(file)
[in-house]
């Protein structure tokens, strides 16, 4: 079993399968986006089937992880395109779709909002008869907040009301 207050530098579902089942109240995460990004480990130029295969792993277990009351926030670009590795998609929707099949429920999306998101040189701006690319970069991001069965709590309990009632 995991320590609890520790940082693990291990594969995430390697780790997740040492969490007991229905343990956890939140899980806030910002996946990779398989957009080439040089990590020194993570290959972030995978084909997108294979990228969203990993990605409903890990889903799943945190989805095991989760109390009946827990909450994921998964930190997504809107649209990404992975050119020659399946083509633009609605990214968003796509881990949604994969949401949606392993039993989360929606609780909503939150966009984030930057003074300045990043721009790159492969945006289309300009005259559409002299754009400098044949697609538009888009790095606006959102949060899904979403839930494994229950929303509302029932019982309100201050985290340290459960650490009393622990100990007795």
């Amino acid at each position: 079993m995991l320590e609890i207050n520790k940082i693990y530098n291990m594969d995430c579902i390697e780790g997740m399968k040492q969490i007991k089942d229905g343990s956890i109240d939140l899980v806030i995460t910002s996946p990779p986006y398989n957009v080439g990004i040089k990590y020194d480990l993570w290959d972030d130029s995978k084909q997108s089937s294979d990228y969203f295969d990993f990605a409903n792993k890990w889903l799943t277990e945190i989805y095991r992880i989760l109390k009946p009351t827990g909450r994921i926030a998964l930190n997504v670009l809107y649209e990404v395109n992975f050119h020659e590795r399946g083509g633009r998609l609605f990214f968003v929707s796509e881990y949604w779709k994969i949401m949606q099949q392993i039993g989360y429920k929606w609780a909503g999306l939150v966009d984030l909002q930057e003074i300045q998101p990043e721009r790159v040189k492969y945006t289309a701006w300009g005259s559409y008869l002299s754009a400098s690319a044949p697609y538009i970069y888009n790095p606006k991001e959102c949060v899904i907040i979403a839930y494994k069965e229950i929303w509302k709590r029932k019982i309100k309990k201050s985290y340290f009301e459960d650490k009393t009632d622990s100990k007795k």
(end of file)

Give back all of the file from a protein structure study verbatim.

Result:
[in-house]
């Protein structure tokens, strides 16, 4: 079993399968986006089937992880395109779709909002008869907040009301 207050530098579902089942109240995460990004480990130029295969792993277990009351926030670009590795998609929707099949429920999306998101040189701006690319970069991001069965709590309990009632 995991320590609890520790940082693990291990594969995430390697780790997740040492969490007991229905343990956890939140899980806030910002996946990779398989957009080439040089990590020194993570290959972030995978084909997108294979990228969203990993990605409903890990889903799943945190989805095991989760109390009946827990909450994921998964930190997504809107649209990404992975050119020659399946083509633009609605990214968003796509881990949604994969949401949606392993039993989360929606609780909503939150966009984030930057003074300045990043721009790159492969945006289309300009005259559409002299754009400098044949697609538009888009790095606006959102949060899904979403839930494994229950929303509302029932019982309100201050985290340290459960650490009393622990100990007795």
């Amino acid at each position: 079993m995991l320590e609890i207050n520790k940082i693990y530098n291990m594969d995430c579902i390697e780790g997740m399968k040492q969490i007991k089942d229905g343990s956890i109240d939140l899980v806030i995460t910002s996946p990779p986006y398989n957009v080439g990004i040089k990590y020194d480990l993570w290959d972030d130029s995978k084909q997108s089937s294979d990228y969203f295969d990993f990605a409903n792993k890990w889903l799943t277990e945190i989805y095991r992880i989760l109390k009946p009351t827990g909450r994921i926030a998964l930190n997504v670009l809107y649209e990404v395109n992975f050119h020659e590795r399946g083509g633009r998609l609605f990214f968003v929707s796509e881990y949604w779709k994969i949401m949606q099949q392993i039993g989360y429920k929606w609780a909503g999306l939150v966009d984030l909002q930057e003074i300045q998101p990043e721009r790159v040189k492969y945006t289309a701006w300009g005259s559409y008869l002299s754009a400098s690319a044949p697609y538009i970069y888009n790095p606006k991001e959102c949060v899904i907040i979403a839930y494994k069965e229950i929303w509302k709590r029932k019982i309100k309990k201050s985290y340290f009301e459960d650490k009393t009632d622990s100990k007795k």